Meningioma: Surgery Perspective

  • Lawrence S. Chin
  • Pulak Ray
  • John Caridi


The first successful documented resection of a meningioma—a benign, slow-growing tumor—was performed by Zanobi Pecchiolo (1801–1866) at Siena University. In a vast surgical series published in 1847, 1524 cases were described, one of which was a large meningioma removed from the right sinciput through a triangular flap. Then on December 15, 1887, William W. Keen (1837–1932) was the first neurosurgeon to successfully resect a meningioma in the United States. The patient proceeded to survive for 30 years without any clinical signs of recurrence [1]. Because of much debate over the etiology and pathogenesis of this tumor, it was not until 1922 that Harvey Cushing, in his text entitled Meningiomas, Their Classification, Regional Behavior, Life History, and Surgical End Results, characterized the tumor as a meningioma, thus leaving room for the histogenetic type to be clarified [2], [3]. It is now known that meningiomas arise from transformed arachnoid cap cells that form slow-growing tumors that are attached to the overlying dura [4]. Whereas most are well circumscribed, approximately 10% spread diffusely following and sometimes invading the contours of the underlying bone. These are termed meningioma en plaque and are much more difficult to resect. Histologically, the World Health Organization (WHO) has separated meningiomas into three grades based on microscopic appearance [5].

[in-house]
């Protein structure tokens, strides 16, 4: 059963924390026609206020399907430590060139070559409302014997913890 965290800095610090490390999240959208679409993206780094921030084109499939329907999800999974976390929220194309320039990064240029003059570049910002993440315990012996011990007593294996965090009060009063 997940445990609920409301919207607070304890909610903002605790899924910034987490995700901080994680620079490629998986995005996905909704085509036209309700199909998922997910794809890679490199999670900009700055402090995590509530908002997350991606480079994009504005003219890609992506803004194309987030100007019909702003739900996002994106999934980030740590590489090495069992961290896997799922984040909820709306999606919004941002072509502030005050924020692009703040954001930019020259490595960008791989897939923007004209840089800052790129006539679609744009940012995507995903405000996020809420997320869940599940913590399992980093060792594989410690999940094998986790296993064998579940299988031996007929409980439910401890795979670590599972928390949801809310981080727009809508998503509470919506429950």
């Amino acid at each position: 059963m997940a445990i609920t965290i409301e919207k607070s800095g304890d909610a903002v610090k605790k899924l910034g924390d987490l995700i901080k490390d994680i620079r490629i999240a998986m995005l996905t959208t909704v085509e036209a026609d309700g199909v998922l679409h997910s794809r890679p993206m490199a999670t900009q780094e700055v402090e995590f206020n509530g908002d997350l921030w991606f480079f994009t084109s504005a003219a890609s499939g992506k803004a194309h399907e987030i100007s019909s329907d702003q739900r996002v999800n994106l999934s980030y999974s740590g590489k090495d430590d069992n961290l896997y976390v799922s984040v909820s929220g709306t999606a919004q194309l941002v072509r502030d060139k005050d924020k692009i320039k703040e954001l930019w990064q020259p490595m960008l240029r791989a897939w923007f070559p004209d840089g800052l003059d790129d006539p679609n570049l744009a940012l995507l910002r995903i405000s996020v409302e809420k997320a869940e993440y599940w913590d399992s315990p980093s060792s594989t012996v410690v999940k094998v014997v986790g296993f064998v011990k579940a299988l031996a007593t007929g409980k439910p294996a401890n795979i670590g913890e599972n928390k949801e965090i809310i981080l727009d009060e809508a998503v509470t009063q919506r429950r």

Optic Nerve Cavernous Sinus Gamma Knife Radiosurgery Tinea Capitis Preoperative Embolization 
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Copyright information

© Springer Science+Business Media, LLC 2008

Authors and Affiliations

  • Lawrence S. Chin
    • 1
  • Pulak Ray
    • 2
  • John Caridi
    • 3
  1. 1.Department of NeurosurgeryBoston University School of MedicineBostonUSA
  2. 2.Department of NeurosurgeryTemple UniversityPhiladelphiaUSA
  3. 3.Department of NeurosurgeryUniversity of MarylandBaltimoreUSA

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